Netanyahu urges Australia to take more aggressive tone on Iran

Israel is "very concerned” Assad is giving concessions to Iran that could bring its military to Israel’s borders.

Netanyahu and Australian PM Turnbull discuss strengthening Israel, Australia ties on Feb. 23 (credit: REUTERS)
SYDNEY – Prime Minister Benjamin Netanyahu urged the 11 Australian ministers he met with on Thursday – the equivalent of Israel’s security cabinet – to take a more aggressive position toward Iran. With this message, Netanyahu continued lobbying efforts on the matter he began in London just over two weeks ago when he met with British Prime Minister Theresa May.
Following the 2015 Iran nuclear deal championed by former US president Barack Obama, Australia was among the countries that began a normalization process with Tehran. With President Donald Trump opposed to the agreement and using much more aggressive rhetoric when talking about the Iranians, Netanyahu is trying to get allies to pull back from the normalization process.
There is a degree of openness to this, one senior diplomatic official said, but it is still a “work in progress.”
Meanwhile Netanyahu, in his meetings with various Australian leaders, continued to speak out against the 2015 deal, saying that it “allows no bombs today, but a hundred bombs a decade from now.”
Iran’s presence in Syria, according to diplomatic officials, will be at the top of the agenda when the premier travels to Russia in some two weeks for a oneday visit to meet with President Vladimir Putin.
One of the issues Netanyahu is expected to raise with Putin is the “formalization” of concessions that Syrian President Bashar Assad has given the Islamic Republic that could bring Iranian forces – and not just proxies such as Hezbollah – directly to Israel’s borders.
This, the official said, “very much troubles us.”
During the meeting with the Australian cabinet ministers, discussions also centered on how to increase security cooperation between Jerusalem and Canberra.
To facilitate this process, Defense Ministry director- general Udi Adam is scheduled to hold talks in Australia in June. And then, before Prime Minister Malcolm Turnbull is scheduled to visit Israel at the end of October to mark the 100th anniversary of the Battle of Beersheba, a delegation from the Australian Defense Ministry is scheduled to hold talks in Israel.
Australia, increasingly alarmed by signs of growing Islamic radicalism in Malaysia and neighboring Indonesia, is expected to spend $25 billion to upgrade its military capabilities over the next few years.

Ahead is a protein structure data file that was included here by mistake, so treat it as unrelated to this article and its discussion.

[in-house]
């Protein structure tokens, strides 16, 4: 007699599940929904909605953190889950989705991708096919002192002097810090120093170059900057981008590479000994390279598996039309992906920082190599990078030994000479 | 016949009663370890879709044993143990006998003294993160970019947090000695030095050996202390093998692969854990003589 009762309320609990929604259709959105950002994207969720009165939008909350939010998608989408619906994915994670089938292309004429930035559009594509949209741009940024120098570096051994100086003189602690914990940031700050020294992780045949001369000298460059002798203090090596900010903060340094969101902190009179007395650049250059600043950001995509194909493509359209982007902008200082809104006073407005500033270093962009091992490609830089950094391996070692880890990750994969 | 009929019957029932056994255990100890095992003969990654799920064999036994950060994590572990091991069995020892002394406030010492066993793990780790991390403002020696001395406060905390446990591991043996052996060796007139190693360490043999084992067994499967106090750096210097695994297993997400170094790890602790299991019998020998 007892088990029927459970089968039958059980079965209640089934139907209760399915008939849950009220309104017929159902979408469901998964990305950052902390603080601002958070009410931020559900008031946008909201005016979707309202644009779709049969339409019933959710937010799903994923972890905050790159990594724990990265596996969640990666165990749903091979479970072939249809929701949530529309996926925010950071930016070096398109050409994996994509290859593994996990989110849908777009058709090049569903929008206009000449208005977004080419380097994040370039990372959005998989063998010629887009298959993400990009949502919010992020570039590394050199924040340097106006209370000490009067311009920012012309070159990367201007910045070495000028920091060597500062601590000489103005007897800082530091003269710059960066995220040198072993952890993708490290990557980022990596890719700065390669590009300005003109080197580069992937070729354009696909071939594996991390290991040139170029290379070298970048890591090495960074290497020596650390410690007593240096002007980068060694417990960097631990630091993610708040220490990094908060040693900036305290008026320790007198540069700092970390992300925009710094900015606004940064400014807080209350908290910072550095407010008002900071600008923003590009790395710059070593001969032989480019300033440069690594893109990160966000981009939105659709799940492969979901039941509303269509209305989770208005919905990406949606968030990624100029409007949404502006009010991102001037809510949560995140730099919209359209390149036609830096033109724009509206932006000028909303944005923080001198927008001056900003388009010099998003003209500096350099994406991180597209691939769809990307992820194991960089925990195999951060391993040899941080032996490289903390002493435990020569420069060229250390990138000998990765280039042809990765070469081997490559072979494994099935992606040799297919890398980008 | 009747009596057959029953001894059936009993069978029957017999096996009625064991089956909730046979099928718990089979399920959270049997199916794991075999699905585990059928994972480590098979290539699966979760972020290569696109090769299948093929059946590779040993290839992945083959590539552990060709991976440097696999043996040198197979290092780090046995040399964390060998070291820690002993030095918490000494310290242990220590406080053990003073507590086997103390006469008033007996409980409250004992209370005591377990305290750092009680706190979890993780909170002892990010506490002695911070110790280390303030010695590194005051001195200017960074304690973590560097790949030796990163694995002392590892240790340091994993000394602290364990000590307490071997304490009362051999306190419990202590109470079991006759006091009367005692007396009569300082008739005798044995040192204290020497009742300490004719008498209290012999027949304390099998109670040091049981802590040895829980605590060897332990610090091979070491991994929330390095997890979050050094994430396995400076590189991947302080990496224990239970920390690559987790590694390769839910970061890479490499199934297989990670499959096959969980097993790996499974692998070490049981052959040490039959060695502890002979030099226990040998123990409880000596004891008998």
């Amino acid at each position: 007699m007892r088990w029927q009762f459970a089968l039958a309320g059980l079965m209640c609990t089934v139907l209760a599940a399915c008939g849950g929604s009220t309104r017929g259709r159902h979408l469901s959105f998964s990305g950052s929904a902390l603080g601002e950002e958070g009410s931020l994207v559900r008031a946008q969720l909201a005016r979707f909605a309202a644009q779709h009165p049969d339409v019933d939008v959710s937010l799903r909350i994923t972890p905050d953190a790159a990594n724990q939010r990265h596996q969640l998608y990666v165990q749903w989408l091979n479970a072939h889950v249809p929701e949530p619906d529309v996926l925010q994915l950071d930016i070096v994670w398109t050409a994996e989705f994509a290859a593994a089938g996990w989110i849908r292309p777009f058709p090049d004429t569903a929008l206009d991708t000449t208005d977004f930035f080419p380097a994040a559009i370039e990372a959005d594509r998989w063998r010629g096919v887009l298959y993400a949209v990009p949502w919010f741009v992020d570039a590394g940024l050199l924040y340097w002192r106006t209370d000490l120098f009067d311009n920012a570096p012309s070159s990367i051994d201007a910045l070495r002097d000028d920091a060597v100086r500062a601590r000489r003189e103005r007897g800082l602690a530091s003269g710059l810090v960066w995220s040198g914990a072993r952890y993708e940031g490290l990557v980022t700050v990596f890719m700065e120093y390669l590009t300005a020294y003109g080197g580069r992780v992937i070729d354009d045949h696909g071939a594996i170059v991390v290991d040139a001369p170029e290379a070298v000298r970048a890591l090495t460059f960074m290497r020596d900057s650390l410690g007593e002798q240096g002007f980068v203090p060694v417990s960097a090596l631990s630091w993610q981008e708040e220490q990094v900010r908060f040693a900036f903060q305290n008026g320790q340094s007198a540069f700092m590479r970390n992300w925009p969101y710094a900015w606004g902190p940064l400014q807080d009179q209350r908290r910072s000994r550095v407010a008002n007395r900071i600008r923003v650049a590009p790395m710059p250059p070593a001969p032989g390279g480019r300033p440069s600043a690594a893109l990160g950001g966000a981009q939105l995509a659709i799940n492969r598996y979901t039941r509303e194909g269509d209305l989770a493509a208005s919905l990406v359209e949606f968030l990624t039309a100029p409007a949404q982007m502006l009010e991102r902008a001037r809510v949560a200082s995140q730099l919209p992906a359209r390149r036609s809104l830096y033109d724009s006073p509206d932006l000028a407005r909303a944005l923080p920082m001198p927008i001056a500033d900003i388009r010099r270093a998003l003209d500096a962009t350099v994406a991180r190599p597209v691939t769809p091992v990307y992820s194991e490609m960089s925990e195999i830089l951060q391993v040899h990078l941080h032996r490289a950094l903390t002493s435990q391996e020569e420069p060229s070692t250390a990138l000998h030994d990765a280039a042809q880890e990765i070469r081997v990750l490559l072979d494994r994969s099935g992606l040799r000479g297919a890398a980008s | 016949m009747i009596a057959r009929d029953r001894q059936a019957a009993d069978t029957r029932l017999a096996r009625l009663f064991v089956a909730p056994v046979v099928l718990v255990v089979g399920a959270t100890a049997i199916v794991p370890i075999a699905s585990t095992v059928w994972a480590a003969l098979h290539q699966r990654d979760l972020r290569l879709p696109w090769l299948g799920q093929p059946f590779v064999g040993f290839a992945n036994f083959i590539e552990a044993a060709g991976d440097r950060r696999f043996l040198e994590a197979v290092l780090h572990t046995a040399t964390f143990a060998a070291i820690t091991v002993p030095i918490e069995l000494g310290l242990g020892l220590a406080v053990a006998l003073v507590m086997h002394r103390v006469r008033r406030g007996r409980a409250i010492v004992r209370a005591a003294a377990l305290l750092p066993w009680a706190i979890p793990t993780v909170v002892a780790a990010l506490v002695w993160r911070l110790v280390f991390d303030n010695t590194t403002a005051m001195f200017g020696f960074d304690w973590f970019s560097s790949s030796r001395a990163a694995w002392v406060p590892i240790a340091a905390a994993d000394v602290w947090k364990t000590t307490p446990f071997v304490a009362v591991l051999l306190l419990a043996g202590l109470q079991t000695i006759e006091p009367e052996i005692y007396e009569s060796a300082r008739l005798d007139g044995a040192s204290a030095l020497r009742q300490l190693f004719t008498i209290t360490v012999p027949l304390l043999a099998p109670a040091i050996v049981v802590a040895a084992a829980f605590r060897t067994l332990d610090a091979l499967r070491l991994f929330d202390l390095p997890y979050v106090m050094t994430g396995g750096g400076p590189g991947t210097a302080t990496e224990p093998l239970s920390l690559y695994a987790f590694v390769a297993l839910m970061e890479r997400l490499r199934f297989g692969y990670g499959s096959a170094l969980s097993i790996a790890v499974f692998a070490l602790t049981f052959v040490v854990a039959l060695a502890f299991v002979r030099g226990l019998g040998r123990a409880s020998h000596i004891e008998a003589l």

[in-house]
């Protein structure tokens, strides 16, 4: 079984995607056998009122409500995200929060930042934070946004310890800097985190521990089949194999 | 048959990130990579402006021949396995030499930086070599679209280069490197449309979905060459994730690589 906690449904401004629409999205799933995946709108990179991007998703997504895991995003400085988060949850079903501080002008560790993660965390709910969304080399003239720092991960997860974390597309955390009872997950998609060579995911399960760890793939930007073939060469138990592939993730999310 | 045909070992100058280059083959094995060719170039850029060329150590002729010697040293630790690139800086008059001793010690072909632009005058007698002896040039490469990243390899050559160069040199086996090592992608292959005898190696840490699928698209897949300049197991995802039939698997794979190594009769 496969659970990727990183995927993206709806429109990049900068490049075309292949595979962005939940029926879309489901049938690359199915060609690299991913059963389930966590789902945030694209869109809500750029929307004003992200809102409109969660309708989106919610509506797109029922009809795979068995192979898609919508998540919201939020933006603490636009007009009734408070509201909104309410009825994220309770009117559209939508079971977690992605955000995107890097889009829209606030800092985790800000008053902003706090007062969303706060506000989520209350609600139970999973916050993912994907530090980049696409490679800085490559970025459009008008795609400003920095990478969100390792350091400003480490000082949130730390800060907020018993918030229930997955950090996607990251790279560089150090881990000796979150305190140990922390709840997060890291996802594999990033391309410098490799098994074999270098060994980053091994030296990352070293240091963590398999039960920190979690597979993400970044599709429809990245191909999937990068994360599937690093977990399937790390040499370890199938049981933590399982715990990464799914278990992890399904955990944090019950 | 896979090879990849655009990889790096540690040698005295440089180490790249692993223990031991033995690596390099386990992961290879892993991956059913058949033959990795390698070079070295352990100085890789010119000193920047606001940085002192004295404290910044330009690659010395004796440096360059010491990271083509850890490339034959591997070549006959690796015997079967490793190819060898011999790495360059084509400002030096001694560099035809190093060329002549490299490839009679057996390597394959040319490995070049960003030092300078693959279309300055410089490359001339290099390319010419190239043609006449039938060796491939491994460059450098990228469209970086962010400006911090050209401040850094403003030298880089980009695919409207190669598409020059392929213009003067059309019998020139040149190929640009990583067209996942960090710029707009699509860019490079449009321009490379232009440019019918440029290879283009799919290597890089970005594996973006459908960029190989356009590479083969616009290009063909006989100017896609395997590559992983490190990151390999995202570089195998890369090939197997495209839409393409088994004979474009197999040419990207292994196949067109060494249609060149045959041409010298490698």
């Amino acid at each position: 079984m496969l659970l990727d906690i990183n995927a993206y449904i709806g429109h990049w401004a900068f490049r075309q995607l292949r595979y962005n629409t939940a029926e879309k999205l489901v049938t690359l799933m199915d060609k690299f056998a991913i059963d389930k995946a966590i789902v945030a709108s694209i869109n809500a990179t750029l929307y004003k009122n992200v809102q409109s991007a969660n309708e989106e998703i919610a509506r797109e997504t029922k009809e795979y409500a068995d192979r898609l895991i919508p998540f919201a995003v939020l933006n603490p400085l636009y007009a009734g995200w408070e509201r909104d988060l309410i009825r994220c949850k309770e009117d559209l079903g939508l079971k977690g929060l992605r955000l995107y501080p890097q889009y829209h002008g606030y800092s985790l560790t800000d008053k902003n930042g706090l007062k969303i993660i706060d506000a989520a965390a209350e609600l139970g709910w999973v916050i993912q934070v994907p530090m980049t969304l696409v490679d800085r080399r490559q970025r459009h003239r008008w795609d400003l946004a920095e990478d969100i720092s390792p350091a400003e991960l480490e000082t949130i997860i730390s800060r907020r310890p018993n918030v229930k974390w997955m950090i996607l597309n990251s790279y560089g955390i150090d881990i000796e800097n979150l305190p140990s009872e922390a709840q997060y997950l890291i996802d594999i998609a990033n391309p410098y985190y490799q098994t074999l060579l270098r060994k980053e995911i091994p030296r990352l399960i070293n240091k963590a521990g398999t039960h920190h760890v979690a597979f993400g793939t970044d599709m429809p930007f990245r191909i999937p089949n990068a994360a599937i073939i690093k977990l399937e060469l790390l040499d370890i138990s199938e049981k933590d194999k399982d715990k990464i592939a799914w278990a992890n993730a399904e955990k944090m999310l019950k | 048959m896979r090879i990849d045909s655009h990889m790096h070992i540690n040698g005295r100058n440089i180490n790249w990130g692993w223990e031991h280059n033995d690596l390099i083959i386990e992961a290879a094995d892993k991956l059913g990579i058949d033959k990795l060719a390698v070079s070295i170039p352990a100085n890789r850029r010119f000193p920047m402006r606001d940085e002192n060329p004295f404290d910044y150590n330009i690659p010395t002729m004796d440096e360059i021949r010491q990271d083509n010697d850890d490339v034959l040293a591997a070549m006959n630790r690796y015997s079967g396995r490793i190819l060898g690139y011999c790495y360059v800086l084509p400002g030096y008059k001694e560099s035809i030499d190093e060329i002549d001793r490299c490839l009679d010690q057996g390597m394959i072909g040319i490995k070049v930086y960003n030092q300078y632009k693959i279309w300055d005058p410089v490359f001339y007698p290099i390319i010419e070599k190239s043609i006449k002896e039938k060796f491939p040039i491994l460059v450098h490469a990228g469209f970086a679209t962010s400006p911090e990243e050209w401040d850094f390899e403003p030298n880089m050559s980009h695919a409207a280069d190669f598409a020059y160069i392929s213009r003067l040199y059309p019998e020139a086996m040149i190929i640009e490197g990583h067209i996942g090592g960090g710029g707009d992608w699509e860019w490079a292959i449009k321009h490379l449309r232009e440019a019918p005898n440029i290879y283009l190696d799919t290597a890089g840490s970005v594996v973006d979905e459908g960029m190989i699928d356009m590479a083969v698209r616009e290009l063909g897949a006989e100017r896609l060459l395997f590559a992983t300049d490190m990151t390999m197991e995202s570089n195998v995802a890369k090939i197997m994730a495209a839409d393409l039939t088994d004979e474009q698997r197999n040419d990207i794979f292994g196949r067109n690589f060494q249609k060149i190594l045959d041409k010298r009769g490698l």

Netanyahu is scheduled on Friday to meet with Australian opposition leader Bill Shorten, whom he met in Jerusalem just over a month ago.
Just as inside the US Democratic Party, there is a growing faction on the Australian Left that is increasingly pro-Palestinian and critical of Israel inside Australia’s Labor Party.
Israel, according to diplomatic officials, is keen on retaining good relations with the Labor Party, to keep the element very critical of Israel from growing and to maintain support for Israel among both of Australia’s main parties, Labor and the governing Liberal Party.
Shorten gave a strong pro-Israel address on Wednesday at a luncheon with Netanyahu, Turnbull and 400 Israeli and Australian businessmen.
Meanwhile on Wednesday, Iranian President Hassan Rouhani warned Arab countries not to be enticed by Israeli attempts to find allies in the Arab world.
Speaking at a conference in Tehran focused on Iranian support for the Palestinians, Rouhani said, “The occupying regime, in an attempt to normalize its situation, has for the first time referred to certain Arab countries as its allies against the resistance front, instead of describing them as its enemies.”
Rouhani asked Arab countries to be vigilant in the face of what he referred to as Israeli “plots.” The Iranian leader called on the Muslim world to make a clear statement against Israeli efforts to normalize relations with the Arab world, according to Press TV.
Anna Ahronheim contributed to this report.